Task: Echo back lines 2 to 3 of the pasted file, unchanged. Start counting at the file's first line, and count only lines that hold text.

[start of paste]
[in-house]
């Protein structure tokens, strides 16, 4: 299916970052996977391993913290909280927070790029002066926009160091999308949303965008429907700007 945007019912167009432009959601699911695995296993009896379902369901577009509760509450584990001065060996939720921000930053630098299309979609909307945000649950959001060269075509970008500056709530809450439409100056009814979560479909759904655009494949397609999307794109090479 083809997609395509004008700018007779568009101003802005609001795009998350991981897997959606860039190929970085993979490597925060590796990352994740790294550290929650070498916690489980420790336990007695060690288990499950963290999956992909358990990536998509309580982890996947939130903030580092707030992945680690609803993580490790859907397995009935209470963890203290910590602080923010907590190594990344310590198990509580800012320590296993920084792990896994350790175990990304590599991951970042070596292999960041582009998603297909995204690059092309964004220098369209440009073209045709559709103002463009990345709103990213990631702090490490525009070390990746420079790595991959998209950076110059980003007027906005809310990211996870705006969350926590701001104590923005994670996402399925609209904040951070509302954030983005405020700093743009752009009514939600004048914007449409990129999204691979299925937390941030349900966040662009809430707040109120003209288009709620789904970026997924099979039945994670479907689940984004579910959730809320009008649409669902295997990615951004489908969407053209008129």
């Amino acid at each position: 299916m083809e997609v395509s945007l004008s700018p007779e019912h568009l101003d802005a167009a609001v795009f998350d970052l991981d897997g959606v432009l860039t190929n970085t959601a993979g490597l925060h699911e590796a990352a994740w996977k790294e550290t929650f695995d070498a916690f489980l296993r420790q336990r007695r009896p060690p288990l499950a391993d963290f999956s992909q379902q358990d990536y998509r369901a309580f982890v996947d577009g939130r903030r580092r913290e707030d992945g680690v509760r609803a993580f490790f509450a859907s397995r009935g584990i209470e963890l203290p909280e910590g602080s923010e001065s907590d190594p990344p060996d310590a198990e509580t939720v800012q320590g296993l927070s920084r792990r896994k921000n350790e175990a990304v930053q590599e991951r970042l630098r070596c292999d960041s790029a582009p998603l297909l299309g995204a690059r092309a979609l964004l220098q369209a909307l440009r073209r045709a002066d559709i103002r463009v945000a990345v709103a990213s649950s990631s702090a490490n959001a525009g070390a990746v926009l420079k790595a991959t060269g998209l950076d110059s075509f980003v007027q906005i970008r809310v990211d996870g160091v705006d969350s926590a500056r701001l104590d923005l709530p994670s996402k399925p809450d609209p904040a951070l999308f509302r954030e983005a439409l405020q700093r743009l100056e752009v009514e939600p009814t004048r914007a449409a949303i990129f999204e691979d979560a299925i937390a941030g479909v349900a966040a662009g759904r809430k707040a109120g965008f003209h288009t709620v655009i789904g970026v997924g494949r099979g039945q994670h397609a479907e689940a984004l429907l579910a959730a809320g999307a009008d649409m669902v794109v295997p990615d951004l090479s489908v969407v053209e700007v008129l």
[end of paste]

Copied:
């Protein structure tokens, strides 16, 4: 299916970052996977391993913290909280927070790029002066926009160091999308949303965008429907700007 945007019912167009432009959601699911695995296993009896379902369901577009509760509450584990001065060996939720921000930053630098299309979609909307945000649950959001060269075509970008500056709530809450439409100056009814979560479909759904655009494949397609999307794109090479 083809997609395509004008700018007779568009101003802005609001795009998350991981897997959606860039190929970085993979490597925060590796990352994740790294550290929650070498916690489980420790336990007695060690288990499950963290999956992909358990990536998509309580982890996947939130903030580092707030992945680690609803993580490790859907397995009935209470963890203290910590602080923010907590190594990344310590198990509580800012320590296993920084792990896994350790175990990304590599991951970042070596292999960041582009998603297909995204690059092309964004220098369209440009073209045709559709103002463009990345709103990213990631702090490490525009070390990746420079790595991959998209950076110059980003007027906005809310990211996870705006969350926590701001104590923005994670996402399925609209904040951070509302954030983005405020700093743009752009009514939600004048914007449409990129999204691979299925937390941030349900966040662009809430707040109120003209288009709620789904970026997924099979039945994670479907689940984004579910959730809320009008649409669902295997990615951004489908969407053209008129």
């Amino acid at each position: 299916m083809e997609v395509s945007l004008s700018p007779e019912h568009l101003d802005a167009a609001v795009f998350d970052l991981d897997g959606v432009l860039t190929n970085t959601a993979g490597l925060h699911e590796a990352a994740w996977k790294e550290t929650f695995d070498a916690f489980l296993r420790q336990r007695r009896p060690p288990l499950a391993d963290f999956s992909q379902q358990d990536y998509r369901a309580f982890v996947d577009g939130r903030r580092r913290e707030d992945g680690v509760r609803a993580f490790f509450a859907s397995r009935g584990i209470e963890l203290p909280e910590g602080s923010e001065s907590d190594p990344p060996d310590a198990e509580t939720v800012q320590g296993l927070s920084r792990r896994k921000n350790e175990a990304v930053q590599e991951r970042l630098r070596c292999d960041s790029a582009p998603l297909l299309g995204a690059r092309a979609l964004l220098q369209a909307l440009r073209r045709a002066d559709i103002r463009v945000a990345v709103a990213s649950s990631s702090a490490n959001a525009g070390a990746v926009l420079k790595a991959t060269g998209l950076d110059s075509f980003v007027q906005i970008r809310v990211d996870g160091v705006d969350s926590a500056r701001l104590d923005l709530p994670s996402k399925p809450d609209p904040a951070l999308f509302r954030e983005a439409l405020q700093r743009l100056e752009v009514e939600p009814t004048r914007a449409a949303i990129f999204e691979d979560a299925i937390a941030g479909v349900a966040a662009g759904r809430k707040a109120g965008f003209h288009t709620v655009i789904g970026v997924g494949r099979g039945q994670h397609a479907e689940a984004l429907l579910a959730a809320g999307a009008d649409m669902v794109v295997p990615d951004l090479s489908v969407v053209e700007v008129l």